Vacuum Pact

Victor board member Nick Earle is also SVP Global Field Operations for Hyperloop One, which aims to harness groundbreaking Hyperloop technology and change the way the world moves forever. He explains the thinking behind the idea, the scale of the task ahead – and how the future of travel is closer than we think.

When Nick Earle was asked to join the team behind Elon Musk’s new mobility concept Hyperloop One, it was too good an opportunity to miss. A veteran of Cisco, where he ran the cloud programme, Earle was contemplating retirement until he got the call that would shape the next stage of his life – and, if all goes to plan, the future of transportation. “When I saw what it was doing and how real it is” – Earle pauses before summarising the project’s game-changing potential – “this is a solution that will change the world and the lives of a billion people.

So how does it work? Much like the internet, in fact, which Earle describes as a way for digital packets of information to be sent direct to their destination, transforming the speed with which things can be shared – and plenty of business models in the process. “Imagine a superfast internet but for physical things,” says Earle. Put simply, it’s broadband for transportation, and the prospects for a revolution are equally if not more far-reaching.

A product of the next generation of transit by vacuum tubes, H1’s first commercial project will be a 99-mile system between Abu Dhabi and Dubai that, travelling at 700mph, promises to slash a two-hour trip right down to 12 minutes. Investment from the port operator DP World Group is an indication that highspeed cargo distribution is a major part of the development plan, alongside passenger transit.

But it’s the passengertransit arm of the business that’s attracting most attention. The reason is down to one thing, according to Earle: awful travel experiences the world over. “I’ve done more than 350 transatlantic flights in a 35-year career, and I know what a hassle transport is,” he says. He points out that there haven’t been any big transport innovations since maglev 50 years ago, so a fresh approach is sorely needed.

Responsible for H1’s customer-facing activities worldwide, Earle joined the project as SVP Global Field Operations in November 2016. Appropriately enough, he describes the speed of development at the company as “like being strapped to the front of the rocket”.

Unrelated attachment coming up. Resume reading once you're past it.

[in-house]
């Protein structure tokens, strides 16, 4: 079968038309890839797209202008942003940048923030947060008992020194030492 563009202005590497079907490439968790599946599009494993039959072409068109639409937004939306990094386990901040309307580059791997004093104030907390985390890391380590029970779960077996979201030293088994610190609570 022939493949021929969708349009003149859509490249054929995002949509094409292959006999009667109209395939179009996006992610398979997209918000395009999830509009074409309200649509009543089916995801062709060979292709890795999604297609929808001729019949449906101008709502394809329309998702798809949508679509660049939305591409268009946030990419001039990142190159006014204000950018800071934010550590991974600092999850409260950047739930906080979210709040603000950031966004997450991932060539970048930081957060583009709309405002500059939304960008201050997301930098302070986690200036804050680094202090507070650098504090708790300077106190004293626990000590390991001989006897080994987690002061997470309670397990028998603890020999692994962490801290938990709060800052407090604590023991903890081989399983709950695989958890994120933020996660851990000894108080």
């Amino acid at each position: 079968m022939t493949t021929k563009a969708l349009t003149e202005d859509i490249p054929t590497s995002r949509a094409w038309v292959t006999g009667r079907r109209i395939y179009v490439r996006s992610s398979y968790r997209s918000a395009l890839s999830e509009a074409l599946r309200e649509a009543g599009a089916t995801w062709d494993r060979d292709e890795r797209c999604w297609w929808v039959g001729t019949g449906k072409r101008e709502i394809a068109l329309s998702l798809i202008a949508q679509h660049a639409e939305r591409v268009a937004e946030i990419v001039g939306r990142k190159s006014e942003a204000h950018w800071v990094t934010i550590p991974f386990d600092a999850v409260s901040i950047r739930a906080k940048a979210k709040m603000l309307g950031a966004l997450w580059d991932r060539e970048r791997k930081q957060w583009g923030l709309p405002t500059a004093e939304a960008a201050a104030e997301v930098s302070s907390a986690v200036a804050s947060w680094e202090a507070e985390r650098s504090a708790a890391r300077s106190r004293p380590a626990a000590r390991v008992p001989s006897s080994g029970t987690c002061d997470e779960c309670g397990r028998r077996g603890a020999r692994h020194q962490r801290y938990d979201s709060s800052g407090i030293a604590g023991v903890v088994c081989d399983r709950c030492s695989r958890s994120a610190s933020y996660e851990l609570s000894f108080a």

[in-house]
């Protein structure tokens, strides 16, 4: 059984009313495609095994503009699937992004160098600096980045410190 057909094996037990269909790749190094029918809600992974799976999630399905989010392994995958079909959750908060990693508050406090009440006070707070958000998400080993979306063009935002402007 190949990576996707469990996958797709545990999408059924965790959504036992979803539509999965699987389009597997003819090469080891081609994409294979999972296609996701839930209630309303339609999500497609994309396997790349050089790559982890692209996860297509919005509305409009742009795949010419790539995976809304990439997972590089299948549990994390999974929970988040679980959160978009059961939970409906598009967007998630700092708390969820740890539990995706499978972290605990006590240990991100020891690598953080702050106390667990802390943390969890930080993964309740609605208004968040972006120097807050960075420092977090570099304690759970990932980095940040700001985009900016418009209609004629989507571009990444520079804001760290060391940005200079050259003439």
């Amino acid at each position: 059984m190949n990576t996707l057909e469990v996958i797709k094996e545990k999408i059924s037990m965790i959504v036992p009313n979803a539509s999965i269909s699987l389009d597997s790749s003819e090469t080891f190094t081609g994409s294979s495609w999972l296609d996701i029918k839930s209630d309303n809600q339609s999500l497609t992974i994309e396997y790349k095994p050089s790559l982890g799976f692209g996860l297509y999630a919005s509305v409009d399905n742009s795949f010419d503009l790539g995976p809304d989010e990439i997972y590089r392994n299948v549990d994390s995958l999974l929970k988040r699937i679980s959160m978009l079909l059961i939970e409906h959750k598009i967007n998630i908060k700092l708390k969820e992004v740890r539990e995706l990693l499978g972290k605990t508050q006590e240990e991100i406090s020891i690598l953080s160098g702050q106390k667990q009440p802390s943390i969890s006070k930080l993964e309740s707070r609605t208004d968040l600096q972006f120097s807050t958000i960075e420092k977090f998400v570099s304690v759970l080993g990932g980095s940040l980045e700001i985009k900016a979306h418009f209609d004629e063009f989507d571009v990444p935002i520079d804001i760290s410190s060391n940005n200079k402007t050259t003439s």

But when you’re inventing a way to travel that’s a blend of car, train and spaceship, perhaps that’s to be expected. Unsurprisingly for a project he calls the fifth mode of transport in the history of the world (after boats, trains, cars and planes), it’s a huge engineering project requiring an entirely new infrastructure: “It’s not an incremental improvement, it’s a new mode of transportation,” he says simply.

Many of the components required to get the project from pipedream into actual pipes have never existed before. “It’s very much like NASA in the ‘60s,” Earle says. “We have to create the technology from scratch.” So it stands to reason that the team designing and building H1 has been recruited from the space technology outfit SpaceX. Another venture set up by Musk, company literature states that the goal is nothing less than “enabling people to live on other planets”, making Hyperloop One seem almost (but not quite) pedestrian in comparison.

Back down to earth, there are several steps that need to be taken when you’re effectively designing a brand-new mode of transport. First up is public perception and the worry that shooting through a tube at high speed means “my face will peel off”, as Earle robustly puts it. In reality, there’s no difference in g-force between travelling by H1 and taking off in a private jet – but huge leaps in mankind have always been this way, and it can take time for everyone else to catch up. “When cars took off, they said women couldn’t travel on them because they’d faint,” Earle grins.

The next step is to work with regulators and governments to evaluate the technology, which poses its own challenges when you’re proposing something that’s never been done before. “We’re working with regulators all around the world because regulations don’t exist,” says Earle, sounding excited rather than perturbed by the prospect of forging a path into the unknown. Still, that’s only to be expected of a company determined to be part of humanity’s future travel solutions, and he’s confident that the technology needed to realise the H1 dream will be possible: “Once we get the safety certificate you’ll see it being built all around the world,” he believes.

That confidence will soon be put to the test in the desert outside Las Vegas, where H1 is inviting the world’s press to witness its “Kitty Hawk moment”. Referring to the North Carolina town where the Wright brothers made their first controlled powered flight, Earle believes the event will be of similar magnitude: “It’ll unblock the biggest bottleneck in business, which is transportation,” he says.

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